File photo shows an Iranian technician working on an oil installation.
An Iranian lawmaker says Tehran expects friendly countries not to comply with the US-engineered sanctions against the Islamic Republic’s energy sector.
Spokesman of Iran Majlis Energy Committee Hossein Amiri-Khamkani on Sunday said that the approval of new anti-Iran sanctions by the US Congress was a move aimed at exerting pressure on the Islamic Republic.
“We expect friendly countries not to comply with these sanctions because Iranians recognize their friends and enemies [when they are] in dire straits and under pressure,” he said.
The new sanctions target Iran’s energy, shipping and shipbuilding industries as well as its seaports.
“Oil buyers and long-time customers of Iran’s oil need our crude and they have to find a solution for [coping with] these sanctions,” added Amiri-Khamkani.
The lawmaker went on to say, “They (oil-buyers) need to mount pressure on the West and the US until they stop such actions (imposing bans on Iran).”
The lawmaker stated that if Iran’s oil buyers purchase oil and in return do not try to find ways to pay for it, Tehran will have to stop selling oil and halt exports to these countries.
China is Iran's top trade partner and Beijing has publicly criticized the US-led sanctions against Tehran over its nuclear energy program, saying that it has to buy Iranian crude to meet its energy needs.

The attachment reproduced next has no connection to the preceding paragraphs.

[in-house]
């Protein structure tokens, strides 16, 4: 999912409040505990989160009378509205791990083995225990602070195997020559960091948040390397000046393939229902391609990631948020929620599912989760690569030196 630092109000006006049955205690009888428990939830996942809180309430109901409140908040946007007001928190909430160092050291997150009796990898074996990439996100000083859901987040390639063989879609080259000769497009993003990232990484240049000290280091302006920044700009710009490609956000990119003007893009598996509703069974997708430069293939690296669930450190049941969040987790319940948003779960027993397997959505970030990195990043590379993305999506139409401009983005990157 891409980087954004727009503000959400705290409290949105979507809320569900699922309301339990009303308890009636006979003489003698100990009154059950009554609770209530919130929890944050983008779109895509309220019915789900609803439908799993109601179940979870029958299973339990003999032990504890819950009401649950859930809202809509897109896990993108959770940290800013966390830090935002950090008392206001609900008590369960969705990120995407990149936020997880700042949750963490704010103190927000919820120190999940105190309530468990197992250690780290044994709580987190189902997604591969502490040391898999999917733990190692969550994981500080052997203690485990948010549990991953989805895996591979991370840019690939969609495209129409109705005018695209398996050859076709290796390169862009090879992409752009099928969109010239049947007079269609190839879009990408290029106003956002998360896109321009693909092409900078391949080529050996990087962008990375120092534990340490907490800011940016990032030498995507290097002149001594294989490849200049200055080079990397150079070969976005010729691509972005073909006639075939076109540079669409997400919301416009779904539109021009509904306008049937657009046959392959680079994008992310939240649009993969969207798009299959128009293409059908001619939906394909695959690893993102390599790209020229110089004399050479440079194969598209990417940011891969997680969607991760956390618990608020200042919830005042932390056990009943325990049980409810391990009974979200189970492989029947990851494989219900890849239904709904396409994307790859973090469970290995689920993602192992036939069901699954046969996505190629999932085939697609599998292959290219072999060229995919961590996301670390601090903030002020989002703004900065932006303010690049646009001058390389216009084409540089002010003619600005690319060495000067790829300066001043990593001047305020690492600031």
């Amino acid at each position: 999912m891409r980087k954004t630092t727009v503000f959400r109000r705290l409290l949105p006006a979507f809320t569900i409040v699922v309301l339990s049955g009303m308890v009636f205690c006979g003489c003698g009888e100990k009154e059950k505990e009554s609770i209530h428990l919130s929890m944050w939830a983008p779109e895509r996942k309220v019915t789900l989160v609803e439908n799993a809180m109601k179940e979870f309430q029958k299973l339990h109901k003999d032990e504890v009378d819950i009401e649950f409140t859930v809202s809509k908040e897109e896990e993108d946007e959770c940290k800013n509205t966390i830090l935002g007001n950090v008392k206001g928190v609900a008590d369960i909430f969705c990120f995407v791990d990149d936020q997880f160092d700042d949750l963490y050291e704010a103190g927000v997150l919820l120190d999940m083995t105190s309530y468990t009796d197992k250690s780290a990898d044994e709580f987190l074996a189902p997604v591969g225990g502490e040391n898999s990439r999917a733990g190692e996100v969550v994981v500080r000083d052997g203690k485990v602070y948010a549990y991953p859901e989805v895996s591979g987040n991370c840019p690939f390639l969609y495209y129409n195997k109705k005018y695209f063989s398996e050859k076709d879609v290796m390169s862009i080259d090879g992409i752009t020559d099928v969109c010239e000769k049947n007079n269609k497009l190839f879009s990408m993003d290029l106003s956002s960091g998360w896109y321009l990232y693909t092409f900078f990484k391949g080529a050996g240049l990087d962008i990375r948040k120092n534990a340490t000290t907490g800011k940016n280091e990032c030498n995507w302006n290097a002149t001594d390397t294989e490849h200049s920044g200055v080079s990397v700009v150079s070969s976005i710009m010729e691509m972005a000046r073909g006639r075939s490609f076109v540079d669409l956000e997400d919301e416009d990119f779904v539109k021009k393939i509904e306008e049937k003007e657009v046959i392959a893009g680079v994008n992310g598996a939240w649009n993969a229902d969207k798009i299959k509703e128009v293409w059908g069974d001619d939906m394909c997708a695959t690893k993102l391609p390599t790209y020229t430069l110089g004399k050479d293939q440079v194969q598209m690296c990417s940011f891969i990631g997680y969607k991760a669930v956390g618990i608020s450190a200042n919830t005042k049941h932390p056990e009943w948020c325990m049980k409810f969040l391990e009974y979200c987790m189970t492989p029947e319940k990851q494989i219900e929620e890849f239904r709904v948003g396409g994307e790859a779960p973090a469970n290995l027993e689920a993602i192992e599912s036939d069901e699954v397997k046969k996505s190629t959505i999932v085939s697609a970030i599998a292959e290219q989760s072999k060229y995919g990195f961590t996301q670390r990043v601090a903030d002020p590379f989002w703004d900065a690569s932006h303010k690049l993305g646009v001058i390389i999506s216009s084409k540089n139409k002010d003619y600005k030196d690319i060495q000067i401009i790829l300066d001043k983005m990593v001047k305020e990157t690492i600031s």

South Korea’s imports of Iranian crude oil increased 2.9 percent in November compared to a month ago despite Western embargoes.
At the beginning of 2012, the United States and the European Union (EU) imposed new sanctions on Iran’s oil and financial sectors.
On October 15, the EU foreign ministers agreed on another round of sanctions against Iran.
The illegal US-engineered sanctions have been imposed based on the unfounded accusation that Iran is pursuing non-civilian objectives in its nuclear energy program.
Iran rejects the allegation, arguing that as a committed signatory to the Non-Proliferation Treaty and a member of the International Atomic Energy Agency (IAEA), it has the right to use nuclear technology for peaceful purposes.
In addition, the IAEA has conducted numerous inspections of Iran's nuclear facilities but has never found any evidence showing that Tehran’s nuclear energy program has been diverted toward military objectives.